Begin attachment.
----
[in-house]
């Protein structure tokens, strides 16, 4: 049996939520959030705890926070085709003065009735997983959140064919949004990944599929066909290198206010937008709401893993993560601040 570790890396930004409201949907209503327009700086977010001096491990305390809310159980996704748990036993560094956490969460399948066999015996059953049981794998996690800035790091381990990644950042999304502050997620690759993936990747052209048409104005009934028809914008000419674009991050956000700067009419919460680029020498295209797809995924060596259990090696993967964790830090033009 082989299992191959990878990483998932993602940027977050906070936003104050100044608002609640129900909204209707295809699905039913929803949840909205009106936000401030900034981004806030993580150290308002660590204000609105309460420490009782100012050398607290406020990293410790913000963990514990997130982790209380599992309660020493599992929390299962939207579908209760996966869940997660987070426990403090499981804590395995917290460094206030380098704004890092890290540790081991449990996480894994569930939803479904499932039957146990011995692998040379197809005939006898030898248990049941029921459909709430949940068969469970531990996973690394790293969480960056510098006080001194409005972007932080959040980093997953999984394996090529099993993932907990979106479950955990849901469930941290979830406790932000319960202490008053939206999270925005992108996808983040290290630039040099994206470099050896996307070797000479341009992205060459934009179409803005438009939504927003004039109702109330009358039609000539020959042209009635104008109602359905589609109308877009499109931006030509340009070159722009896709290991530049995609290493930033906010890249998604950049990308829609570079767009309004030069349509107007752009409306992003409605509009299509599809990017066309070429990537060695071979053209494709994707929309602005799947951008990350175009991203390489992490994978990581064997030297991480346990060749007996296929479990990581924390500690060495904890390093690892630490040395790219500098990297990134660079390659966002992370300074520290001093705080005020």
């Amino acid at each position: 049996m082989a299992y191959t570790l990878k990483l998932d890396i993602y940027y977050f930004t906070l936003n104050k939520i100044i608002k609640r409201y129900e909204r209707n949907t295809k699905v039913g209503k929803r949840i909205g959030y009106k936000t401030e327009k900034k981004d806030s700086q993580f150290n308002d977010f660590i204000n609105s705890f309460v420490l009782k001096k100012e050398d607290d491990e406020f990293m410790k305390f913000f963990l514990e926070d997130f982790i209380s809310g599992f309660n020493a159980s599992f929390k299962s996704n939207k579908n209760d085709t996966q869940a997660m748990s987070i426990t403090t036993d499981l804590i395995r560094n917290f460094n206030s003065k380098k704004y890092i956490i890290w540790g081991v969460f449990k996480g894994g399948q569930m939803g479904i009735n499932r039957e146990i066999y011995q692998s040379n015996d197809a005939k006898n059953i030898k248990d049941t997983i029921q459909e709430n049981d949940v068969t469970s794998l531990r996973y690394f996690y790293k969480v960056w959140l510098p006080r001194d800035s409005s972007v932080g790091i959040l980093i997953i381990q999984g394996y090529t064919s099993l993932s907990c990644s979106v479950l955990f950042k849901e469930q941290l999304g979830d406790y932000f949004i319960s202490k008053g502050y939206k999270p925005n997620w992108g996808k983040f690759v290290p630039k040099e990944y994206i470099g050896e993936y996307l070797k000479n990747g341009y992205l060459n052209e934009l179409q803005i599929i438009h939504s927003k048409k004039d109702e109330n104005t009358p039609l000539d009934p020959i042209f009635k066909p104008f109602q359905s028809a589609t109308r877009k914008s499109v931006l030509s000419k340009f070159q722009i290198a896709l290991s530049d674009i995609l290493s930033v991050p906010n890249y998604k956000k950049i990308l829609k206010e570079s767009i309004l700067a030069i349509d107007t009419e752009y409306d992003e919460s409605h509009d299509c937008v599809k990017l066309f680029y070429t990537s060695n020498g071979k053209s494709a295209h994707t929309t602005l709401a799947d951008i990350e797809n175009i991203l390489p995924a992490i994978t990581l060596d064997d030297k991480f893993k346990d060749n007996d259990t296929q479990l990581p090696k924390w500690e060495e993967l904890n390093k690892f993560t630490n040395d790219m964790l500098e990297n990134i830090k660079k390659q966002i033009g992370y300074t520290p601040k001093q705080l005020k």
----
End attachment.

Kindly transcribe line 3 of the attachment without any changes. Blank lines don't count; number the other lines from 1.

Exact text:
């Amino acid at each position: 049996m082989a299992y191959t570790l990878k990483l998932d890396i993602y940027y977050f930004t906070l936003n104050k939520i100044i608002k609640r409201y129900e909204r209707n949907t295809k699905v039913g209503k929803r949840i909205g959030y009106k936000t401030e327009k900034k981004d806030s700086q993580f150290n308002d977010f660590i204000n609105s705890f309460v420490l009782k001096k100012e050398d607290d491990e406020f990293m410790k305390f913000f963990l514990e926070d997130f982790i209380s809310g599992f309660n020493a159980s599992f929390k299962s996704n939207k579908n209760d085709t996966q869940a997660m748990s987070i426990t403090t036993d499981l804590i395995r560094n917290f460094n206030s003065k380098k704004y890092i956490i890290w540790g081991v969460f449990k996480g894994g399948q569930m939803g479904i009735n499932r039957e146990i066999y011995q692998s040379n015996d197809a005939k006898n059953i030898k248990d049941t997983i029921q459909e709430n049981d949940v068969t469970s794998l531990r996973y690394f996690y790293k969480v960056w959140l510098p006080r001194d800035s409005s972007v932080g790091i959040l980093i997953i381990q999984g394996y090529t064919s099993l993932s907990c990644s979106v479950l955990f950042k849901e469930q941290l999304g979830d406790y932000f949004i319960s202490k008053g502050y939206k999270p925005n997620w992108g996808k983040f690759v290290p630039k040099e990944y994206i470099g050896e993936y996307l070797k000479n990747g341009y992205l060459n052209e934009l179409q803005i599929i438009h939504s927003k048409k004039d109702e109330n104005t009358p039609l000539d009934p020959i042209f009635k066909p104008f109602q359905s028809a589609t109308r877009k914008s499109v931006l030509s000419k340009f070159q722009i290198a896709l290991s530049d674009i995609l290493s930033v991050p906010n890249y998604k956000k950049i990308l829609k206010e570079s767009i309004l700067a030069i349509d107007t009419e752009y409306d992003e919460s409605h509009d299509c937008v599809k990017l066309f680029y070429t990537s060695n020498g071979k053209s494709a295209h994707t929309t602005l709401a799947d951008i990350e797809n175009i991203l390489p995924a992490i994978t990581l060596d064997d030297k991480f893993k346990d060749n007996d259990t296929q479990l990581p090696k924390w500690e060495e993967l904890n390093k690892f993560t630490n040395d790219m964790l500098e990297n990134i830090k660079k390659q966002i033009g992370y300074t520290p601040k001093q705080l005020k």